Colorado Proposition EE: Tobacco and E-Cigarette Tax Increase for Health and Education Programs Measure
If approved, Colorado’s Proposition EE would gradually raise taxes on cigarettes and tobacco while creating a new tax on nicotine to cover previously untaxed products such as e-cigarettes. The measure would also cut the statutory tax rate on tobacco products deemed by the Food and Drug Administration (FDA) to have a lower health risk or less toxicity than traditional cigarettes by 50 percent. Cigarette taxes would rise from $1.94 per pack in 2021, to $2.24 in 2024, to $2.64 in 2027, and set a minimum price of $7 per pack in 2021 and $7.50 per pack in 2024. A wholesale tax on e-cigarettes and other nicotine products would be established at 50 percent of wholesale value in 2021, rising to 56 percent in 2024, and 62 percent in 2027.
According to the fiscal note published on June 11, 2020, these tax increases are projected to raise state revenue by $85.9 million in FY 2021 and $173.5 million in FY 2022.
Proponents’ Argument For:
Supporters of Proposition EE claim these tax increases would provide revenue to fund universal preschool and tobacco cessation programs and fill budget shortfalls caused by the coronavirus pandemic. They also argue the establishment of an e-cigarette tax would deter Colorado youth from using these products, most of which contain nicotine, which is an addictive substance. Because youth are more sensitive to large price increases than adults, proponents hope a large tax increase would have a significant impact on youth vaping. Colorado currently has the highest rate of youth vaping in the country, with 27 percent of high school students using an e-cigarette at least once a month. Public health advocates also argue higher cigarette taxes would encourage those currently smoking to quit or switch to safer nicotine alternatives. More than 5,000 Coloradans die from smoking-related diseases every year.
Opponents’ Argument Against:
Critics argue higher cigarette taxes would be regressive, as most smokers earn below the median income. While cigarette taxes are an effective tool to reduce the overall legal consumption of cigarettes, most smokers do not quit in response to tax increases. Instead, the majority of smokers either reduce their consumption or buy cigarettes from the illicit market to reduce costs. Should the measure pass, Colorado would have the highest cigarette prices of its neighboring states, making it an attractive target for cigarette smugglers, opponents say. With regards to the e-cigarette tax, supporters of a harm reduction approach to tobacco policy argue high vape taxes would cause those adults who have switched to vaping to revert to smoking, which is the more harmful form of nicotine consumption. The more expensive e-cigarettes are, the less likely smokers are to switch to them. E-cigarettes have been conclusively proven to be safer than cigarettes and are often used as a means of quitting or reducing cigarette use. Opponents of the e-cigarette tax acknowledge youth vaping must be reduced but argue the recent increase in the purchase age to 21 and the prohibition of flavors most used by youth by the FDA earlier this year is sufficient.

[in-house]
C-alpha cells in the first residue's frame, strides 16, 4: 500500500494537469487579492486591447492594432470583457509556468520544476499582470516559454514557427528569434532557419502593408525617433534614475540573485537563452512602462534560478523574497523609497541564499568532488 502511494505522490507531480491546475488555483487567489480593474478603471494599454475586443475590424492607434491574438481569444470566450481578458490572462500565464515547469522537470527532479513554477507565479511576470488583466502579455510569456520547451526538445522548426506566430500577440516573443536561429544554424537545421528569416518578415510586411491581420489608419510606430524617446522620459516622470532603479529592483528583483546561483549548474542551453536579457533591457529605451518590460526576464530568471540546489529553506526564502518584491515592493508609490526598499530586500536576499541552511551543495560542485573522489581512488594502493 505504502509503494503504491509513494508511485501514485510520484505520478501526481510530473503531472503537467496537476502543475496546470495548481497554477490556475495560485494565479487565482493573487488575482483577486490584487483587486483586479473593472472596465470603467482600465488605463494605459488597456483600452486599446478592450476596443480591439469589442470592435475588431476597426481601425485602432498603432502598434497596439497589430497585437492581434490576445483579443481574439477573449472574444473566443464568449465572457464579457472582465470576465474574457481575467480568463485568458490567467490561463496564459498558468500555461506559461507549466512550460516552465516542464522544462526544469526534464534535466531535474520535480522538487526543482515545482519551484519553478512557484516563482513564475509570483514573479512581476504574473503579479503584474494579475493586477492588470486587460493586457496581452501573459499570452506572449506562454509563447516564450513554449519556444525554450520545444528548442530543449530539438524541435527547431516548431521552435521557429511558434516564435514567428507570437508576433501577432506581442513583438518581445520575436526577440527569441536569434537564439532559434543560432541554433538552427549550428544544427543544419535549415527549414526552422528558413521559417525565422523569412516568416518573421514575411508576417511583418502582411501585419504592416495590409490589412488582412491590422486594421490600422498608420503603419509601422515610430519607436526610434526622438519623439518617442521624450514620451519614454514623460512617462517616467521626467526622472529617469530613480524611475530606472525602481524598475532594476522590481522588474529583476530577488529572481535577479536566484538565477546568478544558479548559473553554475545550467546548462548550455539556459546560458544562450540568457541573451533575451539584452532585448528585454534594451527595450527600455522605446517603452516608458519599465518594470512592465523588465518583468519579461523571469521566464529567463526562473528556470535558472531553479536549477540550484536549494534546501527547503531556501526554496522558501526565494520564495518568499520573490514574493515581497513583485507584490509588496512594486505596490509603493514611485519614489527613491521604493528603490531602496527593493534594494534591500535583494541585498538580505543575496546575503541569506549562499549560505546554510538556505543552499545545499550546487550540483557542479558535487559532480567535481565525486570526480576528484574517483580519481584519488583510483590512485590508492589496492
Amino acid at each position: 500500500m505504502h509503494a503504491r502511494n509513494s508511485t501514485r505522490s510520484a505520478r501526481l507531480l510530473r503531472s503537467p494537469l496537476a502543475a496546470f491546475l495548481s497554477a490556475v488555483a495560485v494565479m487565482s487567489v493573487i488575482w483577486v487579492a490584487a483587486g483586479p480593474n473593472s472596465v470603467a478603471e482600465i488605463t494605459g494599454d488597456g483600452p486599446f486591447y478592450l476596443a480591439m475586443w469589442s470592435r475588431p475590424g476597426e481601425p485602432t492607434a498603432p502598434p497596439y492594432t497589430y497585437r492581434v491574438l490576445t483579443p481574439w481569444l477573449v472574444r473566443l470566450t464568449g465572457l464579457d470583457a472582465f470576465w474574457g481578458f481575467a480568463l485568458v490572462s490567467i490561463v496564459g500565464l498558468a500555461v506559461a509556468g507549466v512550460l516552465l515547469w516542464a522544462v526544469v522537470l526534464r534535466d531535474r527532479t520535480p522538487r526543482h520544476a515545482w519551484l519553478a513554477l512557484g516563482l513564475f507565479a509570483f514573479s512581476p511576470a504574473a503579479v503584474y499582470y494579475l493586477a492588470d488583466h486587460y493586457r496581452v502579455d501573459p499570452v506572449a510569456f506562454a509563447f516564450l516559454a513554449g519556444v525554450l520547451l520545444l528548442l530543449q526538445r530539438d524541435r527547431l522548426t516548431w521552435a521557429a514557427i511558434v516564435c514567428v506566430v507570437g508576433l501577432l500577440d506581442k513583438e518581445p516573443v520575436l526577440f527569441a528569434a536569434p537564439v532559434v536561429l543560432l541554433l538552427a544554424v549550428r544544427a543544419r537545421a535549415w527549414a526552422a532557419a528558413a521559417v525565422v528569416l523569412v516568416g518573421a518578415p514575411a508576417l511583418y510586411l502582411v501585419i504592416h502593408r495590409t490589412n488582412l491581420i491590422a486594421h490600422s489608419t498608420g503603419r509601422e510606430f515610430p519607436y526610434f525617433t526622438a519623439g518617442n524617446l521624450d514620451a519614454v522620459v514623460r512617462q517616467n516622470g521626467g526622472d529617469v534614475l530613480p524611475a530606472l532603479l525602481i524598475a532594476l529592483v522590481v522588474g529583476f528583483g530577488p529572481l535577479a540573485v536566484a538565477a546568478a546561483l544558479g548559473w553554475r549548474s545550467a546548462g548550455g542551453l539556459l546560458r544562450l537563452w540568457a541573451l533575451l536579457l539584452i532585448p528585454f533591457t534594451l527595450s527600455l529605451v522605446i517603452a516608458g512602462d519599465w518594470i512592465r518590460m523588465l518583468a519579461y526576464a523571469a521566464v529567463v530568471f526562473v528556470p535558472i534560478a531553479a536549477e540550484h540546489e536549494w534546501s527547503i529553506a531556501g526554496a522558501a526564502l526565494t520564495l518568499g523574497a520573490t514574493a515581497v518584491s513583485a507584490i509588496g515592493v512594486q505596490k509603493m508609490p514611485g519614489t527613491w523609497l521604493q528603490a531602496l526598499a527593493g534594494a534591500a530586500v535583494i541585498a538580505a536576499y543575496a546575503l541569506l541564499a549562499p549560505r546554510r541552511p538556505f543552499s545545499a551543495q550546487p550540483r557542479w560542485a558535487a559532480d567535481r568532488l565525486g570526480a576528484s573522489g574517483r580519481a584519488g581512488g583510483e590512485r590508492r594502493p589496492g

The tax increase resulting from Colorado’s Proposition EE would undoubtedly raise revenue for the state. But accounting for the likely increase in cigarette smuggling, falling smoking rates, and reduced uptake of e-cigarettes, revenues the size of the estimates in the legislative fiscal note are unlikely to fully materialize.
Targeting a narrow category of products with a high tax to fund universal programs creates significant budget problems if that tax revenue declines. The twin purposes of raising revenue and reducing tobacco use are in inherent conflict. The more people quit or reduce their tobacco use, the less revenue there would be to fund universal preschool, leaving the program vulnerable to shortfalls that would require further tax increases or cuts in other services to keep the program afloat. In August, the legislature cut more than $3 billion from the budget due to collapsing revenues resulting from the coronavirus pandemic. Establishing a long-term program with the state’s finances in such a precarious position, even with some increase in tobacco revenue, could prove problematic.
According to a 2019 report by the Urban Institute: “Revenue gains from sin taxes are usually short-lived and can create longer-term fiscal challenges for states if revenue growth from sin taxes deteriorates over time or requires higher tax rates to maintain a certain level.” Ongoing universal programs such as preschool are best funded through taxes that are low and broad-based. Unfortunately, cigarette taxes are especially regressive, with smoking rates highest in households that earn less than $35,000 per year.
The most problematic part of this measure from a public health standpoint is the high wholesale tax applied to e-cigarettes, which have been shown conclusively to be less toxic than cigarettes and are more effective in helping smokers quit than traditional nicotine replacement therapies. Raising taxes on these products disincentivizes smokers from switching to a less harmful alternative and could cause some vapers to relapse to smoking. A study funded by the National Institutes of Health (NIH) published in February of 2020 showed that for every 10 percent increase in e-cigarette prices, the use of traditional cigarettes rose by 11 percent.
However, one bright spot is the provision to ensure that products which the FDA deems are safer or less toxic than traditional cigarettes would be taxed at a lower rate. Safer nicotine alternatives to cigarettes should always be taxed at substantially lower rates than combustible cigarettes, as they do not place burdens on non-users in the form of higher health care costs.
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